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How to Determine When It’s Safe to Fly and What to Expect

Source: Oliver Wyman

Net bookings are down 99.5% year over year, and booked revenue is 103% lower in the U.S. airline industry, according to Forbes. The government and airline industry will need to reassure travelers with transparency about how they are measuring and responding to the risk caused by coronavirus.

Establishing a threat-level assessment, as well as enforcing a safety roadmap for airlines to follow, is a starting point in building the confidence for travelers during the pandemic. Oliver Wyman has proposed a five-level color-coded threat assessment, like the one above, as a potential framework for governments and the aviation industry to code the pandemic threat level. With insight into how the industry is classifying risk, travelers can make informed decisions about when to travel and prepare for any new airport processes in place to detect and contain COVID-19.

Long-term impacts to the industry are expected: An analysis by IATA in May states that it doesn’t expect worldwide passenger demand to surpass 2019 levels until 2023. “Making the public feel safe is also important for the broader economy,” the Forbes article notes, as “a revival in air travel, most likely accompanied by a return of business travel, tourism, and hotel stays, would mean the economy is coming back.”

Electric Cars Gain Popularity As Fuel Costs Rise

Higher gas prices are incentivizing people around the world to buy an electric vehicle, a new survey from Oliver Wyman shows. More than half (58%) of consumers said that high gas prices would motivate them to buy an EV, with “very high” gas prices pushing that number to 73%.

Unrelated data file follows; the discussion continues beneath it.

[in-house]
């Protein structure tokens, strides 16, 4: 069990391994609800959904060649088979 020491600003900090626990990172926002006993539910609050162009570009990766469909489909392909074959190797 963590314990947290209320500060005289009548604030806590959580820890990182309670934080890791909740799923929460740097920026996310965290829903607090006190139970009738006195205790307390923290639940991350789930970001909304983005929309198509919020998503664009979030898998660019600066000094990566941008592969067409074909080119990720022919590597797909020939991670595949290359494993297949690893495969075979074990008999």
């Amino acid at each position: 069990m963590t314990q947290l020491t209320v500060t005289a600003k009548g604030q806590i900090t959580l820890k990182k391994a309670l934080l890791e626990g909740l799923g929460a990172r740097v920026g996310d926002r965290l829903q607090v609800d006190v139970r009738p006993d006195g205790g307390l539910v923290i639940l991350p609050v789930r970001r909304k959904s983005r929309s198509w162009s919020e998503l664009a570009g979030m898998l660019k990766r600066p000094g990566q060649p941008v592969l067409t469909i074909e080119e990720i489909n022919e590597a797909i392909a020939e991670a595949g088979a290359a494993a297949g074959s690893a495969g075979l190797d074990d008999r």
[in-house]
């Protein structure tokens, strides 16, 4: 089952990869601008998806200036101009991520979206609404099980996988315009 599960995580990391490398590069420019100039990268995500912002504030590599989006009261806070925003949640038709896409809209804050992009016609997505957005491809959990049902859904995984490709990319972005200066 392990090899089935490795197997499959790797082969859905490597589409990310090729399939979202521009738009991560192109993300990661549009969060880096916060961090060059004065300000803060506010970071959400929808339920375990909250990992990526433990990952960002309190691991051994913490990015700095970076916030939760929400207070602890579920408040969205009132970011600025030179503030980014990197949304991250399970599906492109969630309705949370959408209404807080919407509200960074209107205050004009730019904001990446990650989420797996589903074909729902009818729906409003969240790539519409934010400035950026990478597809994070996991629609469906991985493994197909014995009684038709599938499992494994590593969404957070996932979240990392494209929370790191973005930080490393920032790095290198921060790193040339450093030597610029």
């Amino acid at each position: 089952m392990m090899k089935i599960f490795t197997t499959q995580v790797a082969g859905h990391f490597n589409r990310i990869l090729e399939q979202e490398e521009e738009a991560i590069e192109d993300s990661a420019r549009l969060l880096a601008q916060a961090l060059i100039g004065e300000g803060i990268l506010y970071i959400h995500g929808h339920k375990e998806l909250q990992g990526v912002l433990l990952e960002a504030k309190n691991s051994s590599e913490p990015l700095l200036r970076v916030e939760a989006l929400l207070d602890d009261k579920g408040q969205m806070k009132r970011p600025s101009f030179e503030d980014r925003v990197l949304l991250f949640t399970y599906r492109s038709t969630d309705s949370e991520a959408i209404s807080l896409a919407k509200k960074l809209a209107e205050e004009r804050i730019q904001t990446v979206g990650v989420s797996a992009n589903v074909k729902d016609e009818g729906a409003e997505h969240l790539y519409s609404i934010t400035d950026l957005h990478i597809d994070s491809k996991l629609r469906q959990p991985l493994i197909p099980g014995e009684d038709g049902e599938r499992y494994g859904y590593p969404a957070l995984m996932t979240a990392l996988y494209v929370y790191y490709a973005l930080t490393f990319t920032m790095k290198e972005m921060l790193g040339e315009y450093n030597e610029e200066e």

Chinese car buyers were most likely to say they would buy an electric vehicle, with 90% saying that gas prices over 10 yuan per liter ($6 per gallon) would make them consider an EV. Government benefits in China also help support higher consumer interest, including subsidizing the purchases of EV buyers with longer driving ranges and allowing electric cars on restricted roads during rush hour. 

Brazilians were second-most likely to consider buying an EV, with 88% saying that gas prices over 8 real per liter ($1.56 per gallon) would incentivize them to switch. U.K. consumers were the least likely to buy an electric car; a potential result of the government ending its subsidies for new EV sales and expanding the U.K.’s charging station network instead.  

Apart from gas prices, free vehicle charging was the top incentive for buying an EV, with 59% of consumers saying it would motivate them to make a purchase. Discounts for EV purchases (43%) and free parking stations (31%) were also motivators.

The World Is Bullish on Solar—Can Supply Chains Keep Up?

The world is rapidly adopting solar power — solar energy generation increased 22% between 2020 and 2021. The International Energy Agency (IEA) expects that number to jump again this year, as countries that relied on Russian fossil fuels invest more in renewable energy. Government initiatives have also helped grow solar energy, with incentives in Brazil, subsidies in China, and new tax credits in the U.S. promoting growth.

In the U.S., residential solar power installations rose 34% from 2020 to 2021 — though solar power generated only 3% of electricity last year. In Europe, projects in Spain, France, Poland, and Germany accelerated solar adoption. Australia has the highest residential adoption rate of solar power, with 31% of homes using solar energy. China is the largest contributor of solar capacity, with 31% of the world’s capacity, most of it due to large solar farms.